Irish American Writers & Artists

October 15, 2013

‘The Biggest Part of Writing Is Showing Up’ A Conversation with Peter Quinn

Filed under: Literature — by johnleemedia @ 11:39 pm
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Intro to an interview with one of our IAW&A founders and past president Peter Quinn

Peter Quinn’s newest novel is Dry Bones, the third book in a trilogy that also includes Hour of the Catand The Man Who Never Returned. His previous works include the novel Banished Children of Eve, which won a 1994 American Book Award and is now entering its twentieth year in print, and Looking for Jimmy: In Search of Irish America, a collection of nonfiction essays. Quinn, a historian and a former political and corporate speechwriter, has published numerous articles and reviews in the New York Times, the Los Angeles Times,America, and Commonweal. He recently spoke with Commonweal’s digital editor, Dominic Preziosi.Dominic Preziosi: Your new novel, Dry Bones, completes the trilogy that began with Hour of the Cat. Did you start out with the intention of writing a series?

Peter Quinn: No. I had written Banished Children of Eve, and it took ten years, so I wanted to write a quick book. And because I love Raymond Chandler, I wanted to write a noir detective novel. So then I had an idea that instead of stumbling on a single murder, what if a detective stumbled on the biggest murder plot in history—eugenics and the Holocaust. So my quick book turned into an eight-year book, because of all the research. But I then found that I wasn’t finished with this detective and I had another idea. I’ve always been fascinated with the Judge Crater case, and my publisher said, “We’ll put your detective Fintan Dunne on the case and we’ll do a trilogy.” But I didn’t want to be locked into a time schedule—I wanted to be able to skip around. So Hour of the Cat is set in 1938, The Man Who Never Returned is set in 1955 but goes back to a case from 1930, and the third book is in postwar Slovakia in 1945 and then jumps to Havana in 1958.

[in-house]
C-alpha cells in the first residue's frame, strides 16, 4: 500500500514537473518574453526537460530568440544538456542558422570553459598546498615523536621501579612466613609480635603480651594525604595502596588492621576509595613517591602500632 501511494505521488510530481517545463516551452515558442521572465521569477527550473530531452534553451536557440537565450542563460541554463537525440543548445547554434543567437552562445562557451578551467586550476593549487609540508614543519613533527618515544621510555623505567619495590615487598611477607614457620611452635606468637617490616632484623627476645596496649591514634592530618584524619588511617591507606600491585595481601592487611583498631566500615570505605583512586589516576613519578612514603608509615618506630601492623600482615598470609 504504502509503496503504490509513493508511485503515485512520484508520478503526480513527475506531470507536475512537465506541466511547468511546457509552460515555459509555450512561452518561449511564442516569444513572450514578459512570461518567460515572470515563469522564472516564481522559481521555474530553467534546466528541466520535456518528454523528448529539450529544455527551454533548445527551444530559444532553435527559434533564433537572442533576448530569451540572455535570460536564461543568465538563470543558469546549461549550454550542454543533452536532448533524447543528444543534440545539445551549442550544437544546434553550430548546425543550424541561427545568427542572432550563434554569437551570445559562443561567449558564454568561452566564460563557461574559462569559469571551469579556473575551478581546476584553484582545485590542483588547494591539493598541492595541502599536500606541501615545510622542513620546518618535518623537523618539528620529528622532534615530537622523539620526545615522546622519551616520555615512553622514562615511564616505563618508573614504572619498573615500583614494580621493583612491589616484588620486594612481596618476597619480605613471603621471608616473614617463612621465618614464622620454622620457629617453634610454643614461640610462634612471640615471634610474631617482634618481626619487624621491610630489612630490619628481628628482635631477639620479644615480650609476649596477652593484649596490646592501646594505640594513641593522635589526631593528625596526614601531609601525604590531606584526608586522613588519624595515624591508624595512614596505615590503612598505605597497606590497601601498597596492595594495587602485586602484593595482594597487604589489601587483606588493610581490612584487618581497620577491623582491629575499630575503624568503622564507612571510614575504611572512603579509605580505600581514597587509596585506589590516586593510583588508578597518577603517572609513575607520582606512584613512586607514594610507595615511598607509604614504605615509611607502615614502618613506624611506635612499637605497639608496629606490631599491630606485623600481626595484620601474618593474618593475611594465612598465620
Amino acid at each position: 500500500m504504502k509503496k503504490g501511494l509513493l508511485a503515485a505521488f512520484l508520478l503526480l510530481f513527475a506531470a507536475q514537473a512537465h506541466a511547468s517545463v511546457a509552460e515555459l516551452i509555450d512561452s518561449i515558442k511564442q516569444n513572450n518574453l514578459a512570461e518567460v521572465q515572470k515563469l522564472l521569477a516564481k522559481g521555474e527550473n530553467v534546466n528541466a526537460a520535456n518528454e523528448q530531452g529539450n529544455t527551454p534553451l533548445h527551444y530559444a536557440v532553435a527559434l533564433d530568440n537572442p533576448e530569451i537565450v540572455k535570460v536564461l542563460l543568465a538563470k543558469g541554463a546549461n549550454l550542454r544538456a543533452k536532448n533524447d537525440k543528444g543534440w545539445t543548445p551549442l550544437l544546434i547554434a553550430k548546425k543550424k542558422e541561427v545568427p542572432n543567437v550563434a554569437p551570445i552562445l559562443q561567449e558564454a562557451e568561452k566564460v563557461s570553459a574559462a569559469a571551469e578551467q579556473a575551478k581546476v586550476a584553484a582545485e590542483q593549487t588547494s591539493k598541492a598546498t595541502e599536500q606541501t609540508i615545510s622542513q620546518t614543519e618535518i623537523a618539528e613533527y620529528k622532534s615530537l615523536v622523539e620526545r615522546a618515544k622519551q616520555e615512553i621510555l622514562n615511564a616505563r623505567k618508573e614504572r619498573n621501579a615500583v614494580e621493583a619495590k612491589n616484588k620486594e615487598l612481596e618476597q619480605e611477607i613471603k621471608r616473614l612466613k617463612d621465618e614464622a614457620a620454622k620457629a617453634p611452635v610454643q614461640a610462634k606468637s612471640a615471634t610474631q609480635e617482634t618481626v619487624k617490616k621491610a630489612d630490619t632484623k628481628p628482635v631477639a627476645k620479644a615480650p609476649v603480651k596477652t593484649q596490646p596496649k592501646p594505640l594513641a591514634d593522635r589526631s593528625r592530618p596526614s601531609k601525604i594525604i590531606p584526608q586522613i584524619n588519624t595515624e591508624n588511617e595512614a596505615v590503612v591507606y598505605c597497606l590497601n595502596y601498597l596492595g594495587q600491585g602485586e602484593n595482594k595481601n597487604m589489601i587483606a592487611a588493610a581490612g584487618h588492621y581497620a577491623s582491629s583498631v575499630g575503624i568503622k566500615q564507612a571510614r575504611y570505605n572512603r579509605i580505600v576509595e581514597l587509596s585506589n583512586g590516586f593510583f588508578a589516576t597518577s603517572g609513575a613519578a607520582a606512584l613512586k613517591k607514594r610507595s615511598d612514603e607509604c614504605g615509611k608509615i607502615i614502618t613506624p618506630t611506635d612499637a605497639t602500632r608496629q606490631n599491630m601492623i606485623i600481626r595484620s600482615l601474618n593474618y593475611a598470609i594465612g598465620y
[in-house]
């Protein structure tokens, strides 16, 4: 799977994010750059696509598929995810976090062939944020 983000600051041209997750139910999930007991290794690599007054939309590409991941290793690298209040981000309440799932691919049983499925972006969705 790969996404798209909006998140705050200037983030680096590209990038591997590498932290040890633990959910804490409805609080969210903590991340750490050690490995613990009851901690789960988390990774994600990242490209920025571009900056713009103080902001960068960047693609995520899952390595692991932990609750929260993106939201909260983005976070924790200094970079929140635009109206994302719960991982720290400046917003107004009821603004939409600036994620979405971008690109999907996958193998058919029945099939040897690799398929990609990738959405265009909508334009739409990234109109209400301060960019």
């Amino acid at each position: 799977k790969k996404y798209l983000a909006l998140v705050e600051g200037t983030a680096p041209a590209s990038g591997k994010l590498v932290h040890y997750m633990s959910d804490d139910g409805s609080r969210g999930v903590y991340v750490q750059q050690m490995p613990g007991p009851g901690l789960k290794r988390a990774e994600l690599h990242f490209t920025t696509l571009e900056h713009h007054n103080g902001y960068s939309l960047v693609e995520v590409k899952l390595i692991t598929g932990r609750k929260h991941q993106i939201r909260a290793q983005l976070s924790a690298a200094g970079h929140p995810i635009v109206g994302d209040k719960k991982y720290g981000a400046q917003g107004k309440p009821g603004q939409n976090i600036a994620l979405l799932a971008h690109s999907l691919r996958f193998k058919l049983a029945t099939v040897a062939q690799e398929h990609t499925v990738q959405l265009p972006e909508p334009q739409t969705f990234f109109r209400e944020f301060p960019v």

To read the whole interview, please go to https://www.commonwealmagazine.org/%E2%80%98-biggest-part-writing-showing-up%E2%80%99

 

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October 10, 2013

Gabriel Byrne, Colum McCann, William Kennedy Join in Advance Praise for Peter Quinn’s “Dry Bones”

Past president of the IAW&A Peter Quinn has penned (and he still writes by pen) the finale of his Fintan Dunne trilogy, due on the bookshelves on November 1.   Here are some early reactions and reviews of Dry Bones…

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“Peter Quinn is a poet and an historian and one of our finest storytellers. He sits at the fireside of the American imagination. He can carve mystery out of mystery. The work is generous and agile and profound.” – Colum McCann

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Kirkus Reviews

DRY BONES [STARRED REVIEW!]

Author: Peter Quinn

Publisher:Overlook

Pages: 352

Price ( Hardcover ): $25.95

Publication Date: October 31, 2013

ISBN ( Hardcover ): 978-1-4683-0736-8

Quinn’s final installment in a spy trilogy that began with Hour of the Cat (2005) and The Man Who Never Returned (2010) sends New York PI Fintan Dunne on a secret wartime mission to Slovakia to rescue OSS officers from the last gasps of Nazi aggression.